! and !! Surely it isn't so. Is it so? This raises many questions: is there legislation outlawing koala gangs in WA? Did all the koalas retire to a leafy Perth suburb with Carmen Lawrence? And, most crucially for all Phascolarctos cinereus-loving numismatists, is the Australian koala 2009 gilded 1oz silver dollar coin legal tender in WA?

So many questions, so few sensible answers.

After pulling the pin on the koalas-in-WA grenade my friend moved on to say: "So the real reason for writing is we found a new place to live. The address is..."

The real irony is that there's a big, smudgy postal mark right over the top of the address so all I can read is the bottom line: WA 6100.

I think all the koalas are working for Australia Post.

Sunday, April 5, 2009

What ho! The answer was on page 13!

Searching for a job involves looking at more cheesy images than you can circle with a red pencil.

The job hunt has continued this week with applications here and interviews there. I have answered some probing questions (where do I see myself in five years time? In residence at the Lodge, either as Prime Minister or Head Gardener) and explained, in 100 words or less, exactly how I've used my effective verbal communication, consultation, and negotiation skills to communicate with officers at various levels, within and external to an organisation (I also found myself talking about Ruth Park's novel My Sister Sif in the same interview so I'm not sure how well it went, on reflection).

Having previously only read the first section of the newspaper in order to win the weekly news quiz*, I thought this week I'd actually read the job ads that fill the bottom half of every page; I thought perhaps I'd find the answer to What To Do there. Could one be the perfect job for me?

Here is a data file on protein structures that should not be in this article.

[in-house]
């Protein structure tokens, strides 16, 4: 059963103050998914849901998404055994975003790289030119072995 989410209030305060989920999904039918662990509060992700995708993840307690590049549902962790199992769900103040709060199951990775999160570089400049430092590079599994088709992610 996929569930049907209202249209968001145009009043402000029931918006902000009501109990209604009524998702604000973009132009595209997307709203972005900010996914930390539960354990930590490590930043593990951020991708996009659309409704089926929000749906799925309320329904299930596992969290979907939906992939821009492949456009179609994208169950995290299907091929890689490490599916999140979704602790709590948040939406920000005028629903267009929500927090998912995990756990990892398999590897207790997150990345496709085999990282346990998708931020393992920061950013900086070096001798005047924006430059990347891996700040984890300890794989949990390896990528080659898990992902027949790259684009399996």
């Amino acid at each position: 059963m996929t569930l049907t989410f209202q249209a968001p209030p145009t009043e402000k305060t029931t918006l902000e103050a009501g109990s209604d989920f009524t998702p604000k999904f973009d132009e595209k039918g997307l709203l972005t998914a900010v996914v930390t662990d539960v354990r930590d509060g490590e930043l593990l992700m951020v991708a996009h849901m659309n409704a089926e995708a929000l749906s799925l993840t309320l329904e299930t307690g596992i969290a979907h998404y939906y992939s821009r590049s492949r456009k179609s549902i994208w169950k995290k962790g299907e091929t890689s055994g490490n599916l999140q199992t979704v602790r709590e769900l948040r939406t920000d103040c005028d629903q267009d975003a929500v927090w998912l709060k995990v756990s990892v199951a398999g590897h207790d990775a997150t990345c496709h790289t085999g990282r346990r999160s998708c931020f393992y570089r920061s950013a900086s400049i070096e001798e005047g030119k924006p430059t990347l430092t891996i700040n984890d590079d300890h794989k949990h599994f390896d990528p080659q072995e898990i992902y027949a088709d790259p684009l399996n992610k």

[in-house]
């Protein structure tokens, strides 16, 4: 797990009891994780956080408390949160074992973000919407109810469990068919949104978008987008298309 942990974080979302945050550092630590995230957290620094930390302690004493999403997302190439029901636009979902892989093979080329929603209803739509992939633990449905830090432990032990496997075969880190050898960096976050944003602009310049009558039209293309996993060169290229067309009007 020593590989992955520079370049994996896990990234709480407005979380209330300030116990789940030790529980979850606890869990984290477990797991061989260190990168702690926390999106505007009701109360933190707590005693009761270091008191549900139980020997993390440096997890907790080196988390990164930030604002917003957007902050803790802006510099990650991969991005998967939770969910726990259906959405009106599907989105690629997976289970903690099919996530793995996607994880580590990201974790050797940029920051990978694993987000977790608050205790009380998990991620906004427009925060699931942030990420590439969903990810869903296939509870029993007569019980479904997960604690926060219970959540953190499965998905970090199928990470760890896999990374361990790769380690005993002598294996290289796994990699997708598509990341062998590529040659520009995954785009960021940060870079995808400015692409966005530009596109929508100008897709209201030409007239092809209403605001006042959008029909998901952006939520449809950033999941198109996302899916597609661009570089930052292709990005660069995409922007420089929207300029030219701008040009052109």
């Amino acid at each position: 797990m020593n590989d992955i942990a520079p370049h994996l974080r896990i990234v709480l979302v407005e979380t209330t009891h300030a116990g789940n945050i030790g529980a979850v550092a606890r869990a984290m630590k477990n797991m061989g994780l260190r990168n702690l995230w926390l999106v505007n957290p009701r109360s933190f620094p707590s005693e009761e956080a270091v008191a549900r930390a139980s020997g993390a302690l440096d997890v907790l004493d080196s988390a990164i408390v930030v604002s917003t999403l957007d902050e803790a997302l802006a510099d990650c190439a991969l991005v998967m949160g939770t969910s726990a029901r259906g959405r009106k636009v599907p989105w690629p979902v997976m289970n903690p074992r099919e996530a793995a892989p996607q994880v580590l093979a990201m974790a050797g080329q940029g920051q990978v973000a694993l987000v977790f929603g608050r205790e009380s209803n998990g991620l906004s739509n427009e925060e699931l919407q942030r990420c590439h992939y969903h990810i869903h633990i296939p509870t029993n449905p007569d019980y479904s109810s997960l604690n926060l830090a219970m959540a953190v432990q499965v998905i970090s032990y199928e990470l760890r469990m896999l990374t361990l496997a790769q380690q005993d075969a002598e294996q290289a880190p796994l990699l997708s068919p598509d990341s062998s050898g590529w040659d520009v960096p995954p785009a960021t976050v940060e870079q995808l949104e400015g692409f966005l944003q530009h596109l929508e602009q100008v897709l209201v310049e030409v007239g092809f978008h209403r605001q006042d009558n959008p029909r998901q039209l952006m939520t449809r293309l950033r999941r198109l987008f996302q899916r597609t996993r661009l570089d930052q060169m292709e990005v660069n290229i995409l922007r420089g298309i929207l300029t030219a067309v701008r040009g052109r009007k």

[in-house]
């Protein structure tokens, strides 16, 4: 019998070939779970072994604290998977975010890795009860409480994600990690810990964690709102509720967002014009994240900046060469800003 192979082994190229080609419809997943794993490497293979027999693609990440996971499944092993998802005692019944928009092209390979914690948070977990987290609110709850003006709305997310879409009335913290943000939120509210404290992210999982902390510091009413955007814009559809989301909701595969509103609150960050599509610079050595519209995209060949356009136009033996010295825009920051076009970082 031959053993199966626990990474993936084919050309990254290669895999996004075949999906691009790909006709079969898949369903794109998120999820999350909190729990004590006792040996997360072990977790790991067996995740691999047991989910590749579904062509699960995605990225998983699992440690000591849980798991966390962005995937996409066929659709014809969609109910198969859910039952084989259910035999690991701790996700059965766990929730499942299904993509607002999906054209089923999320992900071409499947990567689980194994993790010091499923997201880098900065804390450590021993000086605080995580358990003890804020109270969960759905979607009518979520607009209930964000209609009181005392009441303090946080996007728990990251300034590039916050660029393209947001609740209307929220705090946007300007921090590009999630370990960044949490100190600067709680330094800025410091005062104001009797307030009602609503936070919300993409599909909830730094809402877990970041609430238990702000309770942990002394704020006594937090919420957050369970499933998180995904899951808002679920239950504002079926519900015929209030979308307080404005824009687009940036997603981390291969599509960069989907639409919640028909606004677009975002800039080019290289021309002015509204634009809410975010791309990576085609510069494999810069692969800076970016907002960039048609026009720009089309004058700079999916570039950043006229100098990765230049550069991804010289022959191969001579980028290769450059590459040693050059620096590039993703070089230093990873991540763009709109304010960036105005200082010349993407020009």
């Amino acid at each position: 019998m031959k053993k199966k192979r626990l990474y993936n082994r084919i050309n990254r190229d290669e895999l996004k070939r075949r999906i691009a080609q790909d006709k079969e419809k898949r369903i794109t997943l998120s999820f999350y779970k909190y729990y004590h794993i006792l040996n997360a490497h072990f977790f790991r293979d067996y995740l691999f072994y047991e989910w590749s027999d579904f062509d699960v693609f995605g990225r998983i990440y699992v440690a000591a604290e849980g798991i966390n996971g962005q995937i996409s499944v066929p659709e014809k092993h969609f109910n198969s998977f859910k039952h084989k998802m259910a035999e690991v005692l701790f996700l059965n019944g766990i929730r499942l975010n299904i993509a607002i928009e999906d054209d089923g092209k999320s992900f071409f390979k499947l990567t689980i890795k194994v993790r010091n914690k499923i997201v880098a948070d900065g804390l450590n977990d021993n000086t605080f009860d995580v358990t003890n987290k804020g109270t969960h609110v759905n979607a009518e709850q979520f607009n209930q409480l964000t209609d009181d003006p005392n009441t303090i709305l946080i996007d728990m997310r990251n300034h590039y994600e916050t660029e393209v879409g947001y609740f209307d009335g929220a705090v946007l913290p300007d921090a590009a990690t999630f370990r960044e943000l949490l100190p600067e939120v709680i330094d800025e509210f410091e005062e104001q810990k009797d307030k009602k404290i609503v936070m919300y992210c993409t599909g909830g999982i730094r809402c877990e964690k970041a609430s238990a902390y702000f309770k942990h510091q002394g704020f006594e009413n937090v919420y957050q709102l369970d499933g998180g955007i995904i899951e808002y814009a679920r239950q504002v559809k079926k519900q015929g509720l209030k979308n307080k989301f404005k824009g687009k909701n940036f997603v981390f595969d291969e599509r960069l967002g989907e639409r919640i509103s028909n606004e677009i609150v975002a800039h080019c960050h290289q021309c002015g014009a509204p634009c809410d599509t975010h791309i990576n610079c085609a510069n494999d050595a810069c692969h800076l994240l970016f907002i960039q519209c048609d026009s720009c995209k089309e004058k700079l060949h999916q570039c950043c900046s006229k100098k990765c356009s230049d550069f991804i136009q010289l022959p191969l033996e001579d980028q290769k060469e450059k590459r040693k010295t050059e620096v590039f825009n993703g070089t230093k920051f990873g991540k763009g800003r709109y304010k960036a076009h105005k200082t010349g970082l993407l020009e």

Page six, bottom left: Senior Lecturer/Associate Professor of Organic Chemistry. I could have a crack at that. The ad doesn't actually say you need a background in organic chemistry, just that they're seeking "an individual who will strengthen this environment and also contribute with vision and innovation". Nothing a bit of perfectly acceptable application-based exaggeration won't cover there.

Page ten, middle left: Federal Court judge. Great timing to be made redundant: the Attorney-General of Australia is currently seeking nominations and expressions of interest for appointment to the Federal Court in Sydney and Melbourne. I'll nominate you if you nominate me.

Page 13, bottom left: Director of the Government Media Unit in the Office of the Premier of Queensland Anna Bligh. I read the paper every day so I'm pretty sure I'm qualified for this one.

And then I see it, page 13, bottom right:

Seachange for Two
Energetic couple to manage immaculate retirement village, 34 days annual leave each year, magnificent gardens, salary + super + spacious self-contained accommodation.

If only I was 75 I'd be able to work from home.

The search continues...

* A high score in which is more a measure of how much time you've wasted during the week, as opposed to a confirmation of the ontological status of the quiz as a true competition. Also, there are no prizes.

PS, a disturbance in the force

Maddy! Where has your blog gone!

I think the world has gone mad. First Squib packed her bloggy suitcase, now you...